For a slightly lesser-known date spot around 14th, we like Sotto. It’s a jazz lounge down a set of stairs next to Pearl Oyster Dive on 14th Street, and it has live music most nights, great cocktails, and some small food options. There are a few booths and tables around the stage, and if Ryan Gosling single-handedly killed your appreciation of jazz, post up at the bar - it isn’t front and center with the music.
Right above Peal Oyster Dive is Black Jack. It’s a great in-between bar where you can mix it up with a date on one of the red velvet couches, or grab some duck nachos with a small group. Plan to spend a full night here, or just stop by before or after a meal nearby.
The best way to do Churchkey is to come with only one or two other people and get a table in the back. That doesn’t mean you shouldn’t come with a larger group, too - just be prepared to stand. The beer list is one of the longest around, which means it definitely has options for your friend who brings up “saison” in casual conversation. There’s also a food menu with flatbreads, pasta, and other things you’ll probably want after a few drinks.
Left Door is a small-ish room in an unmarked house on S Street, and it’s our favorite cocktail bar in the city. Like the outside, the indoor space isn’t anything fancy. There’s a nice marble bar and some exposed brick - but more importantly, the drinks here are really good. There’s a long cocktail menu, but the bartenders will also make you a personalized drink if you tell them about your likes, dislikes, hopes, and dreams. Be warned, though, there’s a decent chance they’ll also successfully convince you to take a shot(s) of some unpronounceable spirit you’ve never heard of.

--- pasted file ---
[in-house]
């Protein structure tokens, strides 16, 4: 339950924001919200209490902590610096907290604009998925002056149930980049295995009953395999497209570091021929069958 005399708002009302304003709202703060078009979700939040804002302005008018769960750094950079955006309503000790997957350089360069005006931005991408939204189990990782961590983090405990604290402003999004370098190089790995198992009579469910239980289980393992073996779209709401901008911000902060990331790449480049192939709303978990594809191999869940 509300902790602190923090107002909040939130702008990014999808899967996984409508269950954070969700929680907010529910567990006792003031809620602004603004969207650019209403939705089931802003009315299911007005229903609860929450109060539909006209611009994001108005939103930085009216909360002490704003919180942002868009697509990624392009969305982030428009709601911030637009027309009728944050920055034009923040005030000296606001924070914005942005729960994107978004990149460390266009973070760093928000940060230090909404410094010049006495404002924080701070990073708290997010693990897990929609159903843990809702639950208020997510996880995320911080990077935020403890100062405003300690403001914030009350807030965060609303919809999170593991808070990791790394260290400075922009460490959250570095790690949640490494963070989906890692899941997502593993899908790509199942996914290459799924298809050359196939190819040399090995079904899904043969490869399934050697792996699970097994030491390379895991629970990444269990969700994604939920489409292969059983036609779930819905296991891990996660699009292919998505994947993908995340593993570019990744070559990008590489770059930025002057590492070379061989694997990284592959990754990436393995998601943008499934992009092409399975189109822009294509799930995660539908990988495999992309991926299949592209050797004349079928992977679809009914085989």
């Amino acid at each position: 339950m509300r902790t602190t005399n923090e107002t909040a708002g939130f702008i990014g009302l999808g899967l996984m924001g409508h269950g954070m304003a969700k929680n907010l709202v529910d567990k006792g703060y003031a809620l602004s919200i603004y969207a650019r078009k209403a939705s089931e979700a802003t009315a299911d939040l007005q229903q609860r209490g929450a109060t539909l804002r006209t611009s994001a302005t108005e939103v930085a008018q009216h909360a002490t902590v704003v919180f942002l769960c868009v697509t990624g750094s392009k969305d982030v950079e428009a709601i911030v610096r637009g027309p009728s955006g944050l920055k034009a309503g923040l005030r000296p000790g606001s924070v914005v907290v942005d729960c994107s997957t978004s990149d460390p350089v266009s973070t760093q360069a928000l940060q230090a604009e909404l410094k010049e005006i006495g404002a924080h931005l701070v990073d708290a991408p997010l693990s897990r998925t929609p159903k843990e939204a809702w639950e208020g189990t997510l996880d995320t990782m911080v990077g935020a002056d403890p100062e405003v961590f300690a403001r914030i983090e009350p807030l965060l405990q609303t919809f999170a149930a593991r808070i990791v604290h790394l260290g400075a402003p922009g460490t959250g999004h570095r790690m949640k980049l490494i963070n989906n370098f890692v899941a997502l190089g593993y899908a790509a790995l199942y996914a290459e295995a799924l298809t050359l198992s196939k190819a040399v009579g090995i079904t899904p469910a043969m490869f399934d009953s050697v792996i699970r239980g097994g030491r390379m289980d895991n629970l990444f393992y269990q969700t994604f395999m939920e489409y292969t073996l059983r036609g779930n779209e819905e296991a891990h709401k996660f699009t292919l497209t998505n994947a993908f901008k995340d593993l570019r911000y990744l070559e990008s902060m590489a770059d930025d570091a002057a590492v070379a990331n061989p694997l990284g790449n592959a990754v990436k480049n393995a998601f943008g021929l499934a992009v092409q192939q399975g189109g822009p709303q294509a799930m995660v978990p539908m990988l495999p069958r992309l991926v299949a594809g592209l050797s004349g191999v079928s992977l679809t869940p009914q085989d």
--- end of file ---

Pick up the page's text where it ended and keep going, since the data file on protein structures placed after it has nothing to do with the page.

There are two important things to know about El Rey. The first is that it’s home to the best nachos in the city, and the second is that, after 10pm, it turns into a very sweaty gathering of post-grads and pre-lobbyists. Before then, this is a great place for after-work margaritas, some Mexican food, and any situation that calls for a retractable roof (so, most situations).
Another good patio situation, another overcrowded bar. As long as you don’t want to have deep, intimate conversations with your crew, American Ice Co. is a a fun spot for a big group, provided you can all get in. For food, you have a choice of barbecue, sausages, and nachos that are a close second to El Rey’s.